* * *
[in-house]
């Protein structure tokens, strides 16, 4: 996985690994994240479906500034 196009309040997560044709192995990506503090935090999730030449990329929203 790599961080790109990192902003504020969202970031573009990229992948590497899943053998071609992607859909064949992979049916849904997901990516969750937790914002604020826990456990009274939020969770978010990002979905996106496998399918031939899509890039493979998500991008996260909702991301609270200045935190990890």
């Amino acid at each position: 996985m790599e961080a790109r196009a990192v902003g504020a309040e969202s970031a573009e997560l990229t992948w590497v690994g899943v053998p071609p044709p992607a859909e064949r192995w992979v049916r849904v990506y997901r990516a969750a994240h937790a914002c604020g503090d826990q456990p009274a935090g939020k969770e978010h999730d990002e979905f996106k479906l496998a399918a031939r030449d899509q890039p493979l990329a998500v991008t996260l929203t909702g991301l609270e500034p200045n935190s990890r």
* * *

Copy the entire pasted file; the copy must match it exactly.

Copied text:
[in-house]
């Protein structure tokens, strides 16, 4: 996985690994994240479906500034 196009309040997560044709192995990506503090935090999730030449990329929203 790599961080790109990192902003504020969202970031573009990229992948590497899943053998071609992607859909064949992979049916849904997901990516969750937790914002604020826990456990009274939020969770978010990002979905996106496998399918031939899509890039493979998500991008996260909702991301609270200045935190990890």
């Amino acid at each position: 996985m790599e961080a790109r196009a990192v902003g504020a309040e969202s970031a573009e997560l990229t992948w590497v690994g899943v053998p071609p044709p992607a859909e064949r192995w992979v049916r849904v990506y997901r990516a969750a994240h937790a914002c604020g503090d826990q456990p009274a935090g939020k969770e978010h999730d990002e979905f996106k479906l496998a399918a031939r030449d899509q890039p493979l990329a998500v991008t996260l929203t909702g991301l609270e500034p200045n935190s990890r």